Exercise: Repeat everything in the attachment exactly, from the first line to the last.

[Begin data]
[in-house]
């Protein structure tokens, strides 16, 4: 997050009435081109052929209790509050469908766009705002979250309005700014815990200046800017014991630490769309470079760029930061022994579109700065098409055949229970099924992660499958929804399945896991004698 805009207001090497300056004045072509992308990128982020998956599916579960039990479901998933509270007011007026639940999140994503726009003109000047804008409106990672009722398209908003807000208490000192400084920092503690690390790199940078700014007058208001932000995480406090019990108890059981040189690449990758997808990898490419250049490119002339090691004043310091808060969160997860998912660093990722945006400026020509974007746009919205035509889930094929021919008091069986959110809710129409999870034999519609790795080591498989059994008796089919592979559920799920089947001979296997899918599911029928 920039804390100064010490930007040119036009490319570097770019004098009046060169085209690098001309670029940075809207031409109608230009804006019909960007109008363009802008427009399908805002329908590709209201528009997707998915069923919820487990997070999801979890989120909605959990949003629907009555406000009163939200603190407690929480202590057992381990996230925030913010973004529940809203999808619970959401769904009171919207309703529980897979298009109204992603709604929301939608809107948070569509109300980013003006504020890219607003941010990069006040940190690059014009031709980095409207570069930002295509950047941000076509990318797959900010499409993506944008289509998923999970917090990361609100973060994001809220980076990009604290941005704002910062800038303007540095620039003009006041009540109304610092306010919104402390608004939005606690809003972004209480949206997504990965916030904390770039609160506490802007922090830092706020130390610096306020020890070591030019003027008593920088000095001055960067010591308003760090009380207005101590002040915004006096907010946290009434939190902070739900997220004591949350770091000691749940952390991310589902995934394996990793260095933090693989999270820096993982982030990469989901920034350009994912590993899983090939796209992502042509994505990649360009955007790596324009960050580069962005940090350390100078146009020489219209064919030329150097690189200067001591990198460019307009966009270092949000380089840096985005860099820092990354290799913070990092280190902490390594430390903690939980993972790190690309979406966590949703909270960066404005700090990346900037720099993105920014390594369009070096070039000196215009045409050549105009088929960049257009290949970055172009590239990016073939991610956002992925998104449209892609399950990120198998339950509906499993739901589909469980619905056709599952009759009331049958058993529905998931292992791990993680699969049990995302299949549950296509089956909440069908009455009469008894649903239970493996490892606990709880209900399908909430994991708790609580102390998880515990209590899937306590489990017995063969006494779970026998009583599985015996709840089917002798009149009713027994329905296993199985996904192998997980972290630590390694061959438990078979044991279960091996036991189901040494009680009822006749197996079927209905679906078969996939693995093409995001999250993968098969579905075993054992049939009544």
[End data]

[in-house]
């Protein structure tokens, strides 16, 4: 997050009435081109052929209790509050469908766009705002979250309005700014815990200046800017014991630490769309470079760029930061022994579109700065098409055949229970099924992660499958929804399945896991004698 805009207001090497300056004045072509992308990128982020998956599916579960039990479901998933509270007011007026639940999140994503726009003109000047804008409106990672009722398209908003807000208490000192400084920092503690690390790199940078700014007058208001932000995480406090019990108890059981040189690449990758997808990898490419250049490119002339090691004043310091808060969160997860998912660093990722945006400026020509974007746009919205035509889930094929021919008091069986959110809710129409999870034999519609790795080591498989059994008796089919592979559920799920089947001979296997899918599911029928 920039804390100064010490930007040119036009490319570097770019004098009046060169085209690098001309670029940075809207031409109608230009804006019909960007109008363009802008427009399908805002329908590709209201528009997707998915069923919820487990997070999801979890989120909605959990949003629907009555406000009163939200603190407690929480202590057992381990996230925030913010973004529940809203999808619970959401769904009171919207309703529980897979298009109204992603709604929301939608809107948070569509109300980013003006504020890219607003941010990069006040940190690059014009031709980095409207570069930002295509950047941000076509990318797959900010499409993506944008289509998923999970917090990361609100973060994001809220980076990009604290941005704002910062800038303007540095620039003009006041009540109304610092306010919104402390608004939005606690809003972004209480949206997504990965916030904390770039609160506490802007922090830092706020130390610096306020020890070591030019003027008593920088000095001055960067010591308003760090009380207005101590002040915004006096907010946290009434939190902070739900997220004591949350770091000691749940952390991310589902995934394996990793260095933090693989999270820096993982982030990469989901920034350009994912590993899983090939796209992502042509994505990649360009955007790596324009960050580069962005940090350390100078146009020489219209064919030329150097690189200067001591990198460019307009966009270092949000380089840096985005860099820092990354290799913070990092280190902490390594430390903690939980993972790190690309979406966590949703909270960066404005700090990346900037720099993105920014390594369009070096070039000196215009045409050549105009088929960049257009290949970055172009590239990016073939991610956002992925998104449209892609399950990120198998339950509906499993739901589909469980619905056709599952009759009331049958058993529905998931292992791990993680699969049990995302299949549950296509089956909440069908009455009469008894649903239970493996490892606990709880209900399908909430994991708790609580102390998880515990209590899937306590489990017995063969006494779970026998009583599985015996709840089917002798009149009713027994329905296993199985996904192998997980972290630590390694061959438990078979044991279960091996036991189901040494009680009822006749197996079927209905679906078969996939693995093409995001999250993968098969579905075993054992049939009544």